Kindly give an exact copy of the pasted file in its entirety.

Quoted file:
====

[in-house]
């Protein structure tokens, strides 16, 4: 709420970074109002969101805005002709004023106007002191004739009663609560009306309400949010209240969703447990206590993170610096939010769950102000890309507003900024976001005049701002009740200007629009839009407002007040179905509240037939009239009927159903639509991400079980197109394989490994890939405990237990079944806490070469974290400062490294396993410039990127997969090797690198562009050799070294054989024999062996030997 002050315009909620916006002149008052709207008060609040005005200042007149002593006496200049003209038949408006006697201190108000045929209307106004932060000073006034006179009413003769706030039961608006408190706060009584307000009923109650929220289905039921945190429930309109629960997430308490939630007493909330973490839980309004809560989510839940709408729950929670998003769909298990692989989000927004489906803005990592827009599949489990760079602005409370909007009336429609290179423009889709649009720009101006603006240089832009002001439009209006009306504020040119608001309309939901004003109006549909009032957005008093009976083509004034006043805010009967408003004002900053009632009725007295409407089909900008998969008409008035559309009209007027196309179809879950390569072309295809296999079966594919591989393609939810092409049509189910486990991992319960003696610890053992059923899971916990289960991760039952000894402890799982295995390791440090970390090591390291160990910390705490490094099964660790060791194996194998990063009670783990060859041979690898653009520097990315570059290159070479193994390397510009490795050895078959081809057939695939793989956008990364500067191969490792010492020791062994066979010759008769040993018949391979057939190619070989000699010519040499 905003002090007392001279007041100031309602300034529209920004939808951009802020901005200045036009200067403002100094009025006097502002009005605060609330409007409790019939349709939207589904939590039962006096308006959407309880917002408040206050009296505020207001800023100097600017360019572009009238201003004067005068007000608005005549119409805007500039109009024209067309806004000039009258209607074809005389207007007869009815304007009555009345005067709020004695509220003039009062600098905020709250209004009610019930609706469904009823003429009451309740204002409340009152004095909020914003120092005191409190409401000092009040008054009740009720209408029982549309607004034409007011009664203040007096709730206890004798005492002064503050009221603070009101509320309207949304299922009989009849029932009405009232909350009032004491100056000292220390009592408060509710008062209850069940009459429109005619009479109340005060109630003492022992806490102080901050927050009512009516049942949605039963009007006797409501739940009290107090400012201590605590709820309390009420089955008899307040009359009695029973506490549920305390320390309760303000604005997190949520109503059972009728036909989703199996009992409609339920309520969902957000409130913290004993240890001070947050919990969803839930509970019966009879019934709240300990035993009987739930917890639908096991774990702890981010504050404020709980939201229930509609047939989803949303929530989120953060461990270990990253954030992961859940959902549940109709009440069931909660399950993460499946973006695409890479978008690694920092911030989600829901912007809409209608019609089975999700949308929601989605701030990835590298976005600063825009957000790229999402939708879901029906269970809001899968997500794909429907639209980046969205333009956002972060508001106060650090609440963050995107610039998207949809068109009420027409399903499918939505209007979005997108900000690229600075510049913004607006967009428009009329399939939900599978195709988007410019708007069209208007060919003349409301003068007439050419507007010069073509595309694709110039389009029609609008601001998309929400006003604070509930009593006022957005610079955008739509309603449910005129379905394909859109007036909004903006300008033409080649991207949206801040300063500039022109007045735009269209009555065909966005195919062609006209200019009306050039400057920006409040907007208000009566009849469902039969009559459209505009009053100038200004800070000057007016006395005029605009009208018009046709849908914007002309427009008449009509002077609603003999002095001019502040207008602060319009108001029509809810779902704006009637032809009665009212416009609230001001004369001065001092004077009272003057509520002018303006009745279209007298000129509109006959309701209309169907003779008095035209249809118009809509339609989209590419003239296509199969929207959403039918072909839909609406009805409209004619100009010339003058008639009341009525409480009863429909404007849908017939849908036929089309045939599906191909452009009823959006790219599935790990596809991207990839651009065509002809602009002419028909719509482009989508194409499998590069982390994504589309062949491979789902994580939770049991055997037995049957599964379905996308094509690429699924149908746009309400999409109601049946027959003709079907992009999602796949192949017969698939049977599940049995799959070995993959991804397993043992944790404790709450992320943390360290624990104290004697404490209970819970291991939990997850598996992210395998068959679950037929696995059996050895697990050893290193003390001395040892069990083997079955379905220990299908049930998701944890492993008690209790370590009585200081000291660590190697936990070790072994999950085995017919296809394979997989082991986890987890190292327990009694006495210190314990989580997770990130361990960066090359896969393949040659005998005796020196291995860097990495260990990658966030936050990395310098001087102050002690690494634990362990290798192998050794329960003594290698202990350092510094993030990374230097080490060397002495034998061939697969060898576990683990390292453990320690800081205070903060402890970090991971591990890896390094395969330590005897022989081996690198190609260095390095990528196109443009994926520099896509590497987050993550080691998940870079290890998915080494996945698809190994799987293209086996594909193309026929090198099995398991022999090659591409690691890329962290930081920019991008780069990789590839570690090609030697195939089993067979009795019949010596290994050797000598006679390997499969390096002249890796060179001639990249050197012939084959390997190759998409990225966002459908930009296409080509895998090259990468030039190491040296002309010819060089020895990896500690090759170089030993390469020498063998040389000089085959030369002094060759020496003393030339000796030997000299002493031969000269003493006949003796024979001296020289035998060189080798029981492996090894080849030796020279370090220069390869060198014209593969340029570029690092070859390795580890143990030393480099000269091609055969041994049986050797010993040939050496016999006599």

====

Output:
[in-house]
């Protein structure tokens, strides 16, 4: 709420970074109002969101805005002709004023106007002191004739009663609560009306309400949010209240969703447990206590993170610096939010769950102000890309507003900024976001005049701002009740200007629009839009407002007040179905509240037939009239009927159903639509991400079980197109394989490994890939405990237990079944806490070469974290400062490294396993410039990127997969090797690198562009050799070294054989024999062996030997 002050315009909620916006002149008052709207008060609040005005200042007149002593006496200049003209038949408006006697201190108000045929209307106004932060000073006034006179009413003769706030039961608006408190706060009584307000009923109650929220289905039921945190429930309109629960997430308490939630007493909330973490839980309004809560989510839940709408729950929670998003769909298990692989989000927004489906803005990592827009599949489990760079602005409370909007009336429609290179423009889709649009720009101006603006240089832009002001439009209006009306504020040119608001309309939901004003109006549909009032957005008093009976083509004034006043805010009967408003004002900053009632009725007295409407089909900008998969008409008035559309009209007027196309179809879950390569072309295809296999079966594919591989393609939810092409049509189910486990991992319960003696610890053992059923899971916990289960991760039952000894402890799982295995390791440090970390090591390291160990910390705490490094099964660790060791194996194998990063009670783990060859041979690898653009520097990315570059290159070479193994390397510009490795050895078959081809057939695939793989956008990364500067191969490792010492020791062994066979010759008769040993018949391979057939190619070989000699010519040499 905003002090007392001279007041100031309602300034529209920004939808951009802020901005200045036009200067403002100094009025006097502002009005605060609330409007409790019939349709939207589904939590039962006096308006959407309880917002408040206050009296505020207001800023100097600017360019572009009238201003004067005068007000608005005549119409805007500039109009024209067309806004000039009258209607074809005389207007007869009815304007009555009345005067709020004695509220003039009062600098905020709250209004009610019930609706469904009823003429009451309740204002409340009152004095909020914003120092005191409190409401000092009040008054009740009720209408029982549309607004034409007011009664203040007096709730206890004798005492002064503050009221603070009101509320309207949304299922009989009849029932009405009232909350009032004491100056000292220390009592408060509710008062209850069940009459429109005619009479109340005060109630003492022992806490102080901050927050009512009516049942949605039963009007006797409501739940009290107090400012201590605590709820309390009420089955008899307040009359009695029973506490549920305390320390309760303000604005997190949520109503059972009728036909989703199996009992409609339920309520969902957000409130913290004993240890001070947050919990969803839930509970019966009879019934709240300990035993009987739930917890639908096991774990702890981010504050404020709980939201229930509609047939989803949303929530989120953060461990270990990253954030992961859940959902549940109709009440069931909660399950993460499946973006695409890479978008690694920092911030989600829901912007809409209608019609089975999700949308929601989605701030990835590298976005600063825009957000790229999402939708879901029906269970809001899968997500794909429907639209980046969205333009956002972060508001106060650090609440963050995107610039998207949809068109009420027409399903499918939505209007979005997108900000690229600075510049913004607006967009428009009329399939939900599978195709988007410019708007069209208007060919003349409301003068007439050419507007010069073509595309694709110039389009029609609008601001998309929400006003604070509930009593006022957005610079955008739509309603449910005129379905394909859109007036909004903006300008033409080649991207949206801040300063500039022109007045735009269209009555065909966005195919062609006209200019009306050039400057920006409040907007208000009566009849469902039969009559459209505009009053100038200004800070000057007016006395005029605009009208018009046709849908914007002309427009008449009509002077609603003999002095001019502040207008602060319009108001029509809810779902704006009637032809009665009212416009609230001001004369001065001092004077009272003057509520002018303006009745279209007298000129509109006959309701209309169907003779008095035209249809118009809509339609989209590419003239296509199969929207959403039918072909839909609406009805409209004619100009010339003058008639009341009525409480009863429909404007849908017939849908036929089309045939599906191909452009009823959006790219599935790990596809991207990839651009065509002809602009002419028909719509482009989508194409499998590069982390994504589309062949491979789902994580939770049991055997037995049957599964379905996308094509690429699924149908746009309400999409109601049946027959003709079907992009999602796949192949017969698939049977599940049995799959070995993959991804397993043992944790404790709450992320943390360290624990104290004697404490209970819970291991939990997850598996992210395998068959679950037929696995059996050895697990050893290193003390001395040892069990083997079955379905220990299908049930998701944890492993008690209790370590009585200081000291660590190697936990070790072994999950085995017919296809394979997989082991986890987890190292327990009694006495210190314990989580997770990130361990960066090359896969393949040659005998005796020196291995860097990495260990990658966030936050990395310098001087102050002690690494634990362990290798192998050794329960003594290698202990350092510094993030990374230097080490060397002495034998061939697969060898576990683990390292453990320690800081205070903060402890970090991971591990890896390094395969330590005897022989081996690198190609260095390095990528196109443009994926520099896509590497987050993550080691998940870079290890998915080494996945698809190994799987293209086996594909193309026929090198099995398991022999090659591409690691890329962290930081920019991008780069990789590839570690090609030697195939089993067979009795019949010596290994050797000598006679390997499969390096002249890796060179001639990249050197012939084959390997190759998409990225966002459908930009296409080509895998090259990468030039190491040296002309010819060089020895990896500690090759170089030993390469020498063998040389000089085959030369002094060759020496003393030339000796030997000299002493031969000269003493006949003796024979001296020289035998060189080798029981492996090894080849030796020279370090220069390869060198014209593969340029570029690092070859390795580890143990030393480099000269091609055969041994049986050797010993040939050496016999006599």